Making Tomorrow’s Gardeners And Learning From Yesterday’s
Last week I facilitated a fascinating conversation on becoming elders. My community may be especially rich in wise elders but I suspect that many other communities are too, depending perhaps on how we define ‘elder’ and who gets to be one. I’m including the link to a video of this conversation because so many excellent points were raised about various cultural roles and expectations put on elders. Not too surprisingly, many of us grew up with fairly rigid elder roles and sometimes they were exclusively held by males. Some elder cultures tend to be more punitive and judgmental than kind and loving. Where’s the attraction there, except longing to be one the dishing out side rather than the receiving side?
On the other hand, some cultures are very respectful of elders, notably the island’s neighbor, the Suquamish Tribe, a group in which all elders are highly respected and cherished. At community events, elders get seated first, and at community meals, they are fed first. When housing is built, elders are invited to live there and assisted as need be. Elders are invited to share stories, history, traditions and wisdom with everyone, from family and school students on up to Tribal councils. Here are great examples of an elder culture based on kindness and generosity, one that builds community and helps preserve history and teachings. That’s the kind of elder I want to be, and that’s the kind of elder culture I want to help create and nourish.
I was honored to be joined in the pea patch garden yesterday by dear friends and their adorable daughter. If there’s anything more fun than making baby clothes, it’s seeing an adorable baby wearing things you’ve made. This little treasure is growing up with gardening parents who love their wild, unruly, pollinator friendly garden and feed themselves from it as much as possible. She’s been in gardens pretty much every day of her life, as have been my own grandkids, as were my own children. It seems probable that people who are exposed to gardens and to nature from an early age will be ore comfortable and at home in natural settings. It also seems likely that gardening and gardens may bring them peace all their lives. I was reminded about this when, during the conversation on becoming elders, my friend Lilly talked about how all her life gardens and plants comforted her and continue to comfort her. As one of the few remaining survivors of the concentration camps for Japanese Americans during WWII, she gets called on very frequently to be the local expert on that exclusion and incarceration.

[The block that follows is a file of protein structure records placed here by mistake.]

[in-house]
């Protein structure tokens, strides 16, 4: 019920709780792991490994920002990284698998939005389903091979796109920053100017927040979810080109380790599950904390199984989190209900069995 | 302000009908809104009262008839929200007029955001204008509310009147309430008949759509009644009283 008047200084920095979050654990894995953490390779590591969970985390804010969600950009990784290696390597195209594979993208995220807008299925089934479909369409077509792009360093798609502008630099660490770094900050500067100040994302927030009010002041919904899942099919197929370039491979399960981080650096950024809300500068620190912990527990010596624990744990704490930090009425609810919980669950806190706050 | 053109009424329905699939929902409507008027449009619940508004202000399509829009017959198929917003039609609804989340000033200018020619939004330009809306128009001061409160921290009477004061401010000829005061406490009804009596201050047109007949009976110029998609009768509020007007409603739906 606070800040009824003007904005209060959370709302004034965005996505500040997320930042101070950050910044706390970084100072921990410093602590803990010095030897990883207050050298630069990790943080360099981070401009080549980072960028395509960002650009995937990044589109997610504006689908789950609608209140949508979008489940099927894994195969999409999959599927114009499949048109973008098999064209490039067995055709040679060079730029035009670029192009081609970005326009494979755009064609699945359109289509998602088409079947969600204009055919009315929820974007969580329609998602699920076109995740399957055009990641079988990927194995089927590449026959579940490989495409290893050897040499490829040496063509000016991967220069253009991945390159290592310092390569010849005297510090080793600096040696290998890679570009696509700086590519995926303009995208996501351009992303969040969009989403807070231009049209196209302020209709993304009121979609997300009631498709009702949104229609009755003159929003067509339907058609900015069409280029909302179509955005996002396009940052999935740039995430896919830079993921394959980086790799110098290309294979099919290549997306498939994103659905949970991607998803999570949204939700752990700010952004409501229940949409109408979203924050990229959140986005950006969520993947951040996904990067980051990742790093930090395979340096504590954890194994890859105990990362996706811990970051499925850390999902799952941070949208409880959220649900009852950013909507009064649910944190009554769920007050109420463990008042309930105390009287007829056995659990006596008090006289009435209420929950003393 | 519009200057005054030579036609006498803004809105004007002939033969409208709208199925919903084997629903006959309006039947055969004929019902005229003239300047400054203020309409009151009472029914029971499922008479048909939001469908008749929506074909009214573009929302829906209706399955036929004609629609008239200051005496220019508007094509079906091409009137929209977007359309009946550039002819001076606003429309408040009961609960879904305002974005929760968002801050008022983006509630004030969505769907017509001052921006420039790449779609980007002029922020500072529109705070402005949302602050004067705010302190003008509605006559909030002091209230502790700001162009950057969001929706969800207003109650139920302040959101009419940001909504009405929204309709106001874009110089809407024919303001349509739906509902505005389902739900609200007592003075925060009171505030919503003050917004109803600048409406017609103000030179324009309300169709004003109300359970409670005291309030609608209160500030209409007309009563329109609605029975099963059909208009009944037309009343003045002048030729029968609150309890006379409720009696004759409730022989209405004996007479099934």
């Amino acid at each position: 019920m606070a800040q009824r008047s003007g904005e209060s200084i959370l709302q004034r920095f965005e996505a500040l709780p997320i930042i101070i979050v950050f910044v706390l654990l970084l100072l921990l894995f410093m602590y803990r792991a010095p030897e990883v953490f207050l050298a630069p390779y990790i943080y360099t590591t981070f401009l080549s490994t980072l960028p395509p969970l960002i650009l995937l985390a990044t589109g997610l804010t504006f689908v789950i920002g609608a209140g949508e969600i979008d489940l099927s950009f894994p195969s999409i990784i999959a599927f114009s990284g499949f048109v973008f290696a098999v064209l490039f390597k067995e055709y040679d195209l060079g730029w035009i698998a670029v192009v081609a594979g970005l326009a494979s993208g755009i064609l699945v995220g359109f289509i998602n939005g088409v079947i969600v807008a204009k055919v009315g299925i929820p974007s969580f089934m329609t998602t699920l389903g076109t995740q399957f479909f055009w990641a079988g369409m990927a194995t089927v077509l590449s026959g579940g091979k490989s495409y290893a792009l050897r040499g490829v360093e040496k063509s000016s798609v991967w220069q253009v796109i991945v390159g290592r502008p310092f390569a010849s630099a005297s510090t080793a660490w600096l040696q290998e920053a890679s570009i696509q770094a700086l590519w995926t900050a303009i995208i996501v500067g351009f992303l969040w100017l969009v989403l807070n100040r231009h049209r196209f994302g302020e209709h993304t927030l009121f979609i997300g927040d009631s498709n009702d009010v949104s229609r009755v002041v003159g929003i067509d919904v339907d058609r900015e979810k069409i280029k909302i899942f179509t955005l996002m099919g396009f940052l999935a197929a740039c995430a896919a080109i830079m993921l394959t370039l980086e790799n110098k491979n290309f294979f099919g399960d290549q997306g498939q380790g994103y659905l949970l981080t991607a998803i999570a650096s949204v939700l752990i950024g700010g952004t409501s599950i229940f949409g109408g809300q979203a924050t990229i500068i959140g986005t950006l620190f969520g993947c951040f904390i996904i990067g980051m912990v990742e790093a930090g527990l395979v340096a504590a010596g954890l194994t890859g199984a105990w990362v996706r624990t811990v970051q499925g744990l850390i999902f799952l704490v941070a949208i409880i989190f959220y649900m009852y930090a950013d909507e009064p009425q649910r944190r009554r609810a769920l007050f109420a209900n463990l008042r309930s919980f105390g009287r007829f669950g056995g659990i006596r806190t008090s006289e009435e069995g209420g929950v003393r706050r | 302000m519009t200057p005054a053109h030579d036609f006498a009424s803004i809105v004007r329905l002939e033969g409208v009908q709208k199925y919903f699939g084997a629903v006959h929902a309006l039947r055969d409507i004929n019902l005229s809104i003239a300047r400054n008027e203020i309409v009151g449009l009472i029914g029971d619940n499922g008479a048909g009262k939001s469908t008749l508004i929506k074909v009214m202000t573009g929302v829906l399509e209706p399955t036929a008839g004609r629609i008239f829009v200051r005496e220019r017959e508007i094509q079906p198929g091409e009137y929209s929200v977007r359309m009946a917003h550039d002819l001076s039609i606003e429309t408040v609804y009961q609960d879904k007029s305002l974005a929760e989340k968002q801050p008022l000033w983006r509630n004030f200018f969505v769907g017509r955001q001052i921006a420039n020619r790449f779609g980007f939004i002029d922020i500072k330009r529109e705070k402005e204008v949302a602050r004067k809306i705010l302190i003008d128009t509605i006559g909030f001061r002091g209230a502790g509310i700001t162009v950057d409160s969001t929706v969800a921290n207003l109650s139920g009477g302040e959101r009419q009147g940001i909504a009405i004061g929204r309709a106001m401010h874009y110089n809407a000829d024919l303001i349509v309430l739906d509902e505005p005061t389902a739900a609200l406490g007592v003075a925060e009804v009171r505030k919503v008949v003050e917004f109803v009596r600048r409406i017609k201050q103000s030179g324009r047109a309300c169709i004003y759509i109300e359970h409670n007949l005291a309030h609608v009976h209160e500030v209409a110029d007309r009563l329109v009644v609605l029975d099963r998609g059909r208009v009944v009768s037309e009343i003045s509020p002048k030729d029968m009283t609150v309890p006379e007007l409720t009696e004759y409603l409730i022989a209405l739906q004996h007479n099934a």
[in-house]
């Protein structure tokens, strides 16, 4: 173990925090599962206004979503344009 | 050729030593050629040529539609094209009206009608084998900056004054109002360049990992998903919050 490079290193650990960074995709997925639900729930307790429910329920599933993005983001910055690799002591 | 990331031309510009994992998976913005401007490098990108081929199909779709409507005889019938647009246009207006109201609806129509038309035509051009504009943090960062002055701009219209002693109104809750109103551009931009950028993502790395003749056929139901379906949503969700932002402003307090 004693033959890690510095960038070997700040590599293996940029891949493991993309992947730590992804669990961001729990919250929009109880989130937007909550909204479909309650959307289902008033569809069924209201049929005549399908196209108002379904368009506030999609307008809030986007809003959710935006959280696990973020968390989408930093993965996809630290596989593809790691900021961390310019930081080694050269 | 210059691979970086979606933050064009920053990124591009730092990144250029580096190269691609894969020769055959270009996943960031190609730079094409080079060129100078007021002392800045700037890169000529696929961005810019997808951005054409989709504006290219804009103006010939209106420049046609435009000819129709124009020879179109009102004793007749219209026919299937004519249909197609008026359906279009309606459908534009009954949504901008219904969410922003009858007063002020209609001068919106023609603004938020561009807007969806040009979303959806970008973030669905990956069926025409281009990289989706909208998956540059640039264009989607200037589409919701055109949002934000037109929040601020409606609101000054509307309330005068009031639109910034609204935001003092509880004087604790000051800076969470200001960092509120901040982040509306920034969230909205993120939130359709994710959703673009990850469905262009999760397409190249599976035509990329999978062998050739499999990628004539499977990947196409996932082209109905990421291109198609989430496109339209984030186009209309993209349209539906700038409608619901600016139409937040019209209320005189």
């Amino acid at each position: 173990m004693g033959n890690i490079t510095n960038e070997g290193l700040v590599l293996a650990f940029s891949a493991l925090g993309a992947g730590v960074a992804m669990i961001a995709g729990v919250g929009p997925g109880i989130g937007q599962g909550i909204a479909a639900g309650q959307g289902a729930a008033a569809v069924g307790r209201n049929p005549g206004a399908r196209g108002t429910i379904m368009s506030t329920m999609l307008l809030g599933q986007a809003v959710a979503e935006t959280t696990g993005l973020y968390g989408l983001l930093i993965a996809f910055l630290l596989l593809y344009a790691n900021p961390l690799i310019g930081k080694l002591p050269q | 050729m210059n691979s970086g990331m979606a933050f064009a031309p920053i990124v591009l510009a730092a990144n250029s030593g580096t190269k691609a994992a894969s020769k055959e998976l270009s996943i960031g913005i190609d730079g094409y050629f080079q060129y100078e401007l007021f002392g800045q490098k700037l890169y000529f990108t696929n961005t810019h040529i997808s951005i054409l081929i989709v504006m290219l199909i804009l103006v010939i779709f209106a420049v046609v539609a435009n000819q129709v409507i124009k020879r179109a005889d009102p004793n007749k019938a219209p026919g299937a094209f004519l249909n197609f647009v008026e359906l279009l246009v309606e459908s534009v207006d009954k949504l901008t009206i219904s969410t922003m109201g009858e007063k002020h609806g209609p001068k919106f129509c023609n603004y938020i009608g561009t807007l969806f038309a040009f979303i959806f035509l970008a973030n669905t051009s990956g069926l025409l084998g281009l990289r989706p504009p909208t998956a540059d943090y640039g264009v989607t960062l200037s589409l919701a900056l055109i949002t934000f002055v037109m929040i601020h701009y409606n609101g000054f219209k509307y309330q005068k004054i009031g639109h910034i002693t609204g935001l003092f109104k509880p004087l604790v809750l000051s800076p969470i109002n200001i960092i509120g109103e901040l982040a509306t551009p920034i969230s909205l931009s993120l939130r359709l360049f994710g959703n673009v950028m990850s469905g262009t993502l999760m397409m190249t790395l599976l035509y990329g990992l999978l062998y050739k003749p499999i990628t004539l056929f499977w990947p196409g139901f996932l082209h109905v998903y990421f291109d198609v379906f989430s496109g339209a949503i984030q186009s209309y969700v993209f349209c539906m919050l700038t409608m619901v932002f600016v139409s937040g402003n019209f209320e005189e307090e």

When asked how it feels to be the load bearing local Japanese person, she talked about the responsibility to tell the true stories, even though she’s by nature a rather reserved person. She also said that gardens and plants have always comforted and nourished her and continue to do so all these years later, good news for those of us entering our elder years. The idea of being the load bearing person clearly struck a number of participants in last week’s conversation, as many spoke out about being the person identified as THE local Black activist or THE local transgender person, just as Lilly has become THE local Japanese concentration camp survivor.
Get Up Stand Up
We talked about others in our community who have been similarly categorized, how exhausting that is, and how important it is for each of us to stand up and speak out. We can’t rely on a handful of people to be the designated issue spokespeople for many reasons, not least because we need to hear many voices and because it’s simply not fair to expect one person to carry so much for so many. It’s heartening to see and hear students of all ages speaking up so knowledgeably and confidently about racism, classism, and equity issues. My grandkids and their friends are already speaking out when they see injustice and also when they see awesome things that bring joy into the world.
That makes me think of Lilly yet again, having lived through so much injustice and pain and still finding the strength to speak truth and still finding solace and joy in her garden. That’s the kind of elder culture model I’m so grateful for! If you take time to listen to the conversation, I think you’ll also find some amazing role models among the brave and beautiful spirits who participated.
Here’s a link to Monday’s rich discussion about Becoming Elders.
Please feel free to share the link with anyone you think might benefit and enjoy it.